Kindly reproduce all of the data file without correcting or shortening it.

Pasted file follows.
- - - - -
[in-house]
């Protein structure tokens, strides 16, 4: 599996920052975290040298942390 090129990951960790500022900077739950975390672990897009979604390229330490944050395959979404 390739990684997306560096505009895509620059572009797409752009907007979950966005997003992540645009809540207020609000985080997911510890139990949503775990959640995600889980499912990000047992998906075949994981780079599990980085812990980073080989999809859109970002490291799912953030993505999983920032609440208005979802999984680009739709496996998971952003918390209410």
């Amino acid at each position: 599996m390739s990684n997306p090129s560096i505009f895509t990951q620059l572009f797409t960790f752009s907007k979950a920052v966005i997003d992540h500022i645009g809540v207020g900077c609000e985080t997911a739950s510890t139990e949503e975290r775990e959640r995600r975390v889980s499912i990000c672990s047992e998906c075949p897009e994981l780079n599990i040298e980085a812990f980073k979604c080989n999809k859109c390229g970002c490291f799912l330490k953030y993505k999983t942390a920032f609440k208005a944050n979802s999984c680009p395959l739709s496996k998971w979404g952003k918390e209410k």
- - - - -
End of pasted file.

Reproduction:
[in-house]
């Protein structure tokens, strides 16, 4: 599996920052975290040298942390 090129990951960790500022900077739950975390672990897009979604390229330490944050395959979404 390739990684997306560096505009895509620059572009797409752009907007979950966005997003992540645009809540207020609000985080997911510890139990949503775990959640995600889980499912990000047992998906075949994981780079599990980085812990980073080989999809859109970002490291799912953030993505999983920032609440208005979802999984680009739709496996998971952003918390209410």
């Amino acid at each position: 599996m390739s990684n997306p090129s560096i505009f895509t990951q620059l572009f797409t960790f752009s907007k979950a920052v966005i997003d992540h500022i645009g809540v207020g900077c609000e985080t997911a739950s510890t139990e949503e975290r775990e959640r995600r975390v889980s499912i990000c672990s047992e998906c075949p897009e994981l780079n599990i040298e980085a812990f980073k979604c080989n999809k859109c390229g970002c490291f799912l330490k953030y993505k999983t942390a920032f609440k208005a944050n979802s999984c680009p395959l739709s496996k998971w979404g952003k918390e209410k």